Can You Talk and Listen at the Same Time?

It's Conversation 101 That Trips Up Marketers Over Social Technologies

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Josh Bernoff
Josh Bernoff
As I ponder what's so hard about social technologies for marketers, I'm reminded of the old joke about what the Grateful Dead concert fans said when the drugs wore off ("Holy cow! It's country music!"). Because I've been having my own drugs-wore-off moment about social technology lately and it goes like this:

Holy cow! It's just another communications channel!

Blogs, Twitter, Facebook -- yup, all just another communications channel. So what is it about this channel that gets everybody's knickers in a twist?

We know about channels where you talk. We know about advertising, we know about PR, we know about direct mail and e-mail and promotions.

We also know about channels where you listen. We call this research (surveys, focus groups) and customer service.

The problem is simple. Marketers don't understand channels where you have to talk and listen at the same time. Like one of those maddening not-full-duplex speakerphones where you can't interrupt somebody, this is what drives customers nuts. Think about it. None of those talking channels allows a response. None of those listening channels encourages actual feedback from the company.

The marketing industry's idea of a two-way communication is to put an 800-number or a web address in an ad and take orders.

This couldn't be more obvious than with e-mail. Your company has a chance to turn its e-mail list into a two-way communication. Except that most mass e-mails from companies are "do not reply." "We want to talk to you," they say. "But we don't want to hear back from you. Unless you want to place an order, and if so click here."

It's all in the name of efficiency. The people in charge of talking are in the marketing department. The people in charge of listening are in the research or service or sales department. They hardly ever talk to each other, let alone have full-duplex conversations with customers.

This won't fly in social technology because the minute you talk, people expect you to listen. And if you start to listen, you'll be tempted to talk. It's a full-duplex channel that befuddles one-way-marketers.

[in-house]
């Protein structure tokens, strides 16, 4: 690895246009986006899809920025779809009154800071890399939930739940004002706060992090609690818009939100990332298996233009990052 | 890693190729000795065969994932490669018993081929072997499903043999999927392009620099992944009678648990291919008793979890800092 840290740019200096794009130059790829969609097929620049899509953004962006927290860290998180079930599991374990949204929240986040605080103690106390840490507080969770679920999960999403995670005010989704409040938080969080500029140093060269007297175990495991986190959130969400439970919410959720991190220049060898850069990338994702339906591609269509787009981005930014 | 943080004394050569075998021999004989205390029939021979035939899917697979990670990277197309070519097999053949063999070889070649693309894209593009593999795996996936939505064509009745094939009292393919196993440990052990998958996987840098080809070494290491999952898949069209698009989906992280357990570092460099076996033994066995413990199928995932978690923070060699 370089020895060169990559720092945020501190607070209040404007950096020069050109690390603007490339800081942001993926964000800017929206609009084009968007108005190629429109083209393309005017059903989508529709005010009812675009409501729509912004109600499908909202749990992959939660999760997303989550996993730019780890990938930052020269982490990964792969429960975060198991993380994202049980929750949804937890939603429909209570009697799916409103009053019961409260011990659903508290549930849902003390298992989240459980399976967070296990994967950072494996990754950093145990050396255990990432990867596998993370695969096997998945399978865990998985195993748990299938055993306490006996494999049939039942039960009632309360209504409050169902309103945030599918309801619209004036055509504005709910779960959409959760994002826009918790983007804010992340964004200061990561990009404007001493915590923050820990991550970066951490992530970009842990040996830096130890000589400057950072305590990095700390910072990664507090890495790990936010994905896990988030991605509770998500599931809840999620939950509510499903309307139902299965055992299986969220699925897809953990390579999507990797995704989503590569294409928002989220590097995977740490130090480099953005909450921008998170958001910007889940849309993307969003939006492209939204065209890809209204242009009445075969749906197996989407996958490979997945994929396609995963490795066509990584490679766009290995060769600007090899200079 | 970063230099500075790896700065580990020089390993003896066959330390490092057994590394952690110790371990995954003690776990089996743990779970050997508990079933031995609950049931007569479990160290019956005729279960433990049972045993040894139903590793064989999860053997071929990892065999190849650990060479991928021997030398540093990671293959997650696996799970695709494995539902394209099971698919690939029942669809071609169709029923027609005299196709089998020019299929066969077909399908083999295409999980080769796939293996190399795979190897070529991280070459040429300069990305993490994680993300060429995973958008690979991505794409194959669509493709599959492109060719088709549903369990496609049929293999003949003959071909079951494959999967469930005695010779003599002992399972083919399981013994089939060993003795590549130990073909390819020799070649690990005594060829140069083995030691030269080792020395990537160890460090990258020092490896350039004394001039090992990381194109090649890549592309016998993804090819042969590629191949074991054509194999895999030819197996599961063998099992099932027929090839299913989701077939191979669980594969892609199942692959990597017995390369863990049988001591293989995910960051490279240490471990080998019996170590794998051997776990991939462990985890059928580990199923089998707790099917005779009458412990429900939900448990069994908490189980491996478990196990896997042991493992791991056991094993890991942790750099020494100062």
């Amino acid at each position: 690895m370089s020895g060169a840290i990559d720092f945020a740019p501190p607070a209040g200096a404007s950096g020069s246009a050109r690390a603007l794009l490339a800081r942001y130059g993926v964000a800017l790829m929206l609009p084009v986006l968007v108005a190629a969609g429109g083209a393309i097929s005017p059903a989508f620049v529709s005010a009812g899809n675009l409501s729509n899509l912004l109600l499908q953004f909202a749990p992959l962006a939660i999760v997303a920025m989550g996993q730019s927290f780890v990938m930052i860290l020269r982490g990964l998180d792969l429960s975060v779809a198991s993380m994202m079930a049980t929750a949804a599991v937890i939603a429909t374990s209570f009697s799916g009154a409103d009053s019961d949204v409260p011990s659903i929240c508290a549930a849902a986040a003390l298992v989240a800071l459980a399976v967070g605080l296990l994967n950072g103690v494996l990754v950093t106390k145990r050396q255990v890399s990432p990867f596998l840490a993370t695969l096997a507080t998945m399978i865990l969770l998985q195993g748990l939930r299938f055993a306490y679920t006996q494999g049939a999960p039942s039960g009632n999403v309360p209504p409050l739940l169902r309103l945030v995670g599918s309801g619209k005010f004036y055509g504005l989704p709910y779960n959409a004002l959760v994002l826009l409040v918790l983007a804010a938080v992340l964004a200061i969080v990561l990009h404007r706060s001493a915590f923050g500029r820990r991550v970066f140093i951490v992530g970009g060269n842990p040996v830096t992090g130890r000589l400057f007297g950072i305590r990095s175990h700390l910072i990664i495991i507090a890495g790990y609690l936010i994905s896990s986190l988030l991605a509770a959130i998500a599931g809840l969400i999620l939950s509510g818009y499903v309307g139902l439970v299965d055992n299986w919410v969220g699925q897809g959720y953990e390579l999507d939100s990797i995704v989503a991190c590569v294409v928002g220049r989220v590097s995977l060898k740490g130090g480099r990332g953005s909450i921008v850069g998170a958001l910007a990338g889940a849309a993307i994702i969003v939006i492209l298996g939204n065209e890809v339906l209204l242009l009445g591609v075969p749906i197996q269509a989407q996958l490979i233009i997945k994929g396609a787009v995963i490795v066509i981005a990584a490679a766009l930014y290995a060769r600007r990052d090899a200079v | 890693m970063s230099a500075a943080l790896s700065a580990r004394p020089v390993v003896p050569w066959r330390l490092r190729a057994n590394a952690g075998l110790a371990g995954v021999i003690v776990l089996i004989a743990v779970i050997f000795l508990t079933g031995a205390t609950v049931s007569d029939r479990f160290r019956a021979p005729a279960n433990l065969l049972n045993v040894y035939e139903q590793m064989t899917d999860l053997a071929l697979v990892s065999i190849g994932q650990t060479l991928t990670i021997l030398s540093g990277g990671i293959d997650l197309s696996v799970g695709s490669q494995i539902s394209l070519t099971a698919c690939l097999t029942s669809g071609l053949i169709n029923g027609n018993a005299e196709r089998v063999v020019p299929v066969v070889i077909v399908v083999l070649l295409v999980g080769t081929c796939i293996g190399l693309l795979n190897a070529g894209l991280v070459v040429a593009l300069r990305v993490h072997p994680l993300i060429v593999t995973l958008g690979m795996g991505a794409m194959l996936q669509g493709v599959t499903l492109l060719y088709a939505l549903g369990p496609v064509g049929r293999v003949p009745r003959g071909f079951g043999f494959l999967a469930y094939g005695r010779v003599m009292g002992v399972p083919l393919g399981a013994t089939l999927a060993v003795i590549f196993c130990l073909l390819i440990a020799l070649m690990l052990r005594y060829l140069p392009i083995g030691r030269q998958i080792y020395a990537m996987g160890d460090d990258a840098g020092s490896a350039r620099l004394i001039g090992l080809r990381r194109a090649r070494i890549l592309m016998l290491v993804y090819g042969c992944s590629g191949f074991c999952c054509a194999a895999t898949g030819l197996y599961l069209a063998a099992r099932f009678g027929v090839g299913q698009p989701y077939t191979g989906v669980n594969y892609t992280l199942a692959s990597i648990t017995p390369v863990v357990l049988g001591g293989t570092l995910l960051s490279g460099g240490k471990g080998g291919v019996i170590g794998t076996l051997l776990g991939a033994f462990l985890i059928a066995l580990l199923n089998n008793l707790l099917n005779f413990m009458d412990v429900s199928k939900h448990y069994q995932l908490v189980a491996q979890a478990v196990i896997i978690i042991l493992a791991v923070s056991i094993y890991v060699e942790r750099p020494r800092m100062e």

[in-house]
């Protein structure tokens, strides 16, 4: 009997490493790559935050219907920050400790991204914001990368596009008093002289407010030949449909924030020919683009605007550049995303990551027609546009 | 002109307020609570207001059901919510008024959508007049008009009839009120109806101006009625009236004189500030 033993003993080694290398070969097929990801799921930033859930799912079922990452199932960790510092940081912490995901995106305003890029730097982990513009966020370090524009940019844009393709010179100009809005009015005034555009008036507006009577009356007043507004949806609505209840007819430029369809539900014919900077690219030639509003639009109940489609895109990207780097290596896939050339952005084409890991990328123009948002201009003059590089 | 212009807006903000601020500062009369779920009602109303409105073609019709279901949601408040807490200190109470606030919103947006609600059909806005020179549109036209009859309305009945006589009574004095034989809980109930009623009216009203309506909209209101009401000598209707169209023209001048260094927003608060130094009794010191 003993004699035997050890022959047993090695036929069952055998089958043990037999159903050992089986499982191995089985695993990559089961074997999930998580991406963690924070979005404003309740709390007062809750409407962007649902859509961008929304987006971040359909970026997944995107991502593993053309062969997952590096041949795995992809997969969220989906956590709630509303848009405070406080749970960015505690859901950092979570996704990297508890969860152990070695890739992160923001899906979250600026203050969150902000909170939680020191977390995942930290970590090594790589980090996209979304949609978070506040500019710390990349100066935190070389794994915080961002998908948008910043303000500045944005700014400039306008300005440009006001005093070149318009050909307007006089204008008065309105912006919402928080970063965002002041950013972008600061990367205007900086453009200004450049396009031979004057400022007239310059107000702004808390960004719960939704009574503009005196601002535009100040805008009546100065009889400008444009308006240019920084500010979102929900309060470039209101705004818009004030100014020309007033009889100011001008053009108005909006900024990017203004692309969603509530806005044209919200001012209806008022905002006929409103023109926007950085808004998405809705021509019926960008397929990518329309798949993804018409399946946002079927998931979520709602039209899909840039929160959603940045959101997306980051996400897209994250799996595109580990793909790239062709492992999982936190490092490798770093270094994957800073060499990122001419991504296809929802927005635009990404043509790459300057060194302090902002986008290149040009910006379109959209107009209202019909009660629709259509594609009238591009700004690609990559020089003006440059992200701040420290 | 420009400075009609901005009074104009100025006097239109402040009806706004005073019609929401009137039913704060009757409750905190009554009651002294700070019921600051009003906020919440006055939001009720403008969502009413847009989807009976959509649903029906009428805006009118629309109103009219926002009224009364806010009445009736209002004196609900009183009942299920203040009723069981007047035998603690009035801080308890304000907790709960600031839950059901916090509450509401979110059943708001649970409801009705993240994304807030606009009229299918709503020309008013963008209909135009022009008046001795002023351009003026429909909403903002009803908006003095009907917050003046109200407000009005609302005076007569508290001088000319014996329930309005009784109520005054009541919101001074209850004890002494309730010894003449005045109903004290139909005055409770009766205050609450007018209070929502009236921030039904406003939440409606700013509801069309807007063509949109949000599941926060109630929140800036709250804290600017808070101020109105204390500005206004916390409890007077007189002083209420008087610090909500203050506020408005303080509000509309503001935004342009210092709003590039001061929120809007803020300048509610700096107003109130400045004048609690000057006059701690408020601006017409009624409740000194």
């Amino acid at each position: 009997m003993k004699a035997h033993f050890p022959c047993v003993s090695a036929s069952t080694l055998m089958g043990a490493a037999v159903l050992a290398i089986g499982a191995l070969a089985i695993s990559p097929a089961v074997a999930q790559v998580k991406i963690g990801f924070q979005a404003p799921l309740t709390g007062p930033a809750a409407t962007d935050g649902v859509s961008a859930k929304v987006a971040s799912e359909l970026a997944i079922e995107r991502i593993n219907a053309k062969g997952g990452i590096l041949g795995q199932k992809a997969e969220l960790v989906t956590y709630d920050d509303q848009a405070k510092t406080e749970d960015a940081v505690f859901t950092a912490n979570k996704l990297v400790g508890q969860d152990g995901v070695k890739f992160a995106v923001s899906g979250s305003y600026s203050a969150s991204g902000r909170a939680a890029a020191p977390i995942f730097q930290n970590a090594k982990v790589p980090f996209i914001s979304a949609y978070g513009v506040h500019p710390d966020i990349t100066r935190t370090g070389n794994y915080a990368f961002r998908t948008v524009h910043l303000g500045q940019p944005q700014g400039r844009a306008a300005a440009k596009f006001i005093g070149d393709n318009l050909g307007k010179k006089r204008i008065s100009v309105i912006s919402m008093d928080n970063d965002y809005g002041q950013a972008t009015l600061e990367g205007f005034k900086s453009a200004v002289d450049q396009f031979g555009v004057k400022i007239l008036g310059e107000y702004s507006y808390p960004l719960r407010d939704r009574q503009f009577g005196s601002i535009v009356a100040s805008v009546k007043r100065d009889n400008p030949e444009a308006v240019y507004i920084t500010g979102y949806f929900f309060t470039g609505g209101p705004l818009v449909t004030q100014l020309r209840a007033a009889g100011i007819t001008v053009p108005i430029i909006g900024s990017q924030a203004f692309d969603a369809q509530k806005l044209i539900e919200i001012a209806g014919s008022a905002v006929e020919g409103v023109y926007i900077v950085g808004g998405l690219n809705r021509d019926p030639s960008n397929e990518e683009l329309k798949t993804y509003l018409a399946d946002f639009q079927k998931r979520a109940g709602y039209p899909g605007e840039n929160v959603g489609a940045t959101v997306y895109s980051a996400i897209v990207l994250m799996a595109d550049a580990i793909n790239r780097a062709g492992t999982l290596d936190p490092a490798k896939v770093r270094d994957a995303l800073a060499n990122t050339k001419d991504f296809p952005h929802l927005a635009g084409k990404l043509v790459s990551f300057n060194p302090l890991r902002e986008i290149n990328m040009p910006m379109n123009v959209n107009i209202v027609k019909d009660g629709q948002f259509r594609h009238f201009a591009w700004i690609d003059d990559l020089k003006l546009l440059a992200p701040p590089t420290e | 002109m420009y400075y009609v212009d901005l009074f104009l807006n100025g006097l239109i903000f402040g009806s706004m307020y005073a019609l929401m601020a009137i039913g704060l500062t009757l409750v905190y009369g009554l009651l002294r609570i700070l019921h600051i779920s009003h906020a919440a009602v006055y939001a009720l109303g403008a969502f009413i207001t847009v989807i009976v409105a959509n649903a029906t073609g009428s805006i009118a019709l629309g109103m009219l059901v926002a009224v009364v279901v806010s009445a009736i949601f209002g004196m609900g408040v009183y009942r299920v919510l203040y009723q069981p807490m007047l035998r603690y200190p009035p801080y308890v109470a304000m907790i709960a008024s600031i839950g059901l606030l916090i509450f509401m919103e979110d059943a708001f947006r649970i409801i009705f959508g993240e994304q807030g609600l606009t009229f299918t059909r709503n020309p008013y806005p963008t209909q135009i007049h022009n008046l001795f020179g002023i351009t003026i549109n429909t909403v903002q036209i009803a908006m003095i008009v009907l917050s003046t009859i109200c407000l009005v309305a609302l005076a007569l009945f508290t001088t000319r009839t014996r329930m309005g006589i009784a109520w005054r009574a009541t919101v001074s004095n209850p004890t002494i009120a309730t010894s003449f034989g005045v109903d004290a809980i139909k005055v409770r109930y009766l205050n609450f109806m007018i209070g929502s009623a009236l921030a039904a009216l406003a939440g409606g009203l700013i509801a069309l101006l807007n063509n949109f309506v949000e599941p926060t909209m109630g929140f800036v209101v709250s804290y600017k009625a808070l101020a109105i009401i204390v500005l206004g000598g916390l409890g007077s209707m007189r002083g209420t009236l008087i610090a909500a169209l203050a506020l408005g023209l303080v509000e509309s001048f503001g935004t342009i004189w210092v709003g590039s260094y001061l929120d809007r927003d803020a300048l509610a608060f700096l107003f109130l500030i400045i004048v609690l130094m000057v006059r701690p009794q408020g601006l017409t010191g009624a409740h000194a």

I won't ask you to reorganize your company to fix this, because I know that's impossible for most of you. All I'm going to ask is this. If you want to start any social technology activity, make sure you've got people in place to listen to the responses, and that you can respond to what they say. If you're blogging, you (or some of your minions) need to monitor the comments and respond. If you're Twittering, same thing. If you're present in a social network, or start a community, or ask for ideas from people, you'd better have a staff in place to respond.

This is so darn simple, but it will cause profound changes over time. Your company will seem more human. You'll learn a few things about how you're perceived and maybe come up with a few new product ideas. And maybe you'll learn to get along with those folks in the call center. Get started. It's a good thing to learn, being conversational.

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Josh Bernoff is the co-author of "Groundswell: Winning in a World Transformed by Social Technologies," a comprehensive analysis of corporate strategy for dealing with social technologies such as blogs, social networks and wikis, and is a VP-principal analyst at Forrester Research. He blogs at blogs.forrester.com/groundswell.

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